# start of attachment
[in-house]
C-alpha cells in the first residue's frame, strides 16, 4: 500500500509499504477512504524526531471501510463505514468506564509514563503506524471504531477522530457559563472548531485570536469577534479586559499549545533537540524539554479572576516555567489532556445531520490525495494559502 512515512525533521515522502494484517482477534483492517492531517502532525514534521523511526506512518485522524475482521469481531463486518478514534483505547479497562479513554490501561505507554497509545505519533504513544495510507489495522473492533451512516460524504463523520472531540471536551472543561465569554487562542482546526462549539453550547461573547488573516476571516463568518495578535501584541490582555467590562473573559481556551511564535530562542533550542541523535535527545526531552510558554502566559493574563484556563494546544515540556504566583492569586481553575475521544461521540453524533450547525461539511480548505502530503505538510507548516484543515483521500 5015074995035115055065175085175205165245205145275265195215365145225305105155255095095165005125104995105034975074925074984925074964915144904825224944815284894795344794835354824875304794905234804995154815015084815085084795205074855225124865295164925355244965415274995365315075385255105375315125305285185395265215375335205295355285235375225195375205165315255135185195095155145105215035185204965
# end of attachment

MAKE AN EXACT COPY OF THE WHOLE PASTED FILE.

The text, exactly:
[in-house]
C-alpha cells in the first residue's frame, strides 16, 4: 500500500509499504477512504524526531471501510463505514468506564509514563503506524471504531477522530457559563472548531485570536469577534479586559499549545533537540524539554479572576516555567489532556445531520490525495494559502 512515512525533521515522502494484517482477534483492517492531517502532525514534521523511526506512518485522524475482521469481531463486518478514534483505547479497562479513554490501561505507554497509545505519533504513544495510507489495522473492533451512516460524504463523520472531540471536551472543561465569554487562542482546526462549539453550547461573547488573516476571516463568518495578535501584541490582555467590562473573559481556551511564535530562542533550542541523535535527545526531552510558554502566559493574563484556563494546544515540556504566583492569586481553575475521544461521540453524533450547525461539511480548505502530503505538510507548516484543515483521500 5015074995035115055065175085175205165245205145275265195215365145225305105155255095095165005125104995105034975074925074984925074964915144904825224944815284894795344794835354824875304794905234804995154815015084815085084795205074855225124865295164925355244965415274995365315075385255105375315125305285185395265215375335205295355285235375225195375205165315255135185195095155145105215035185204965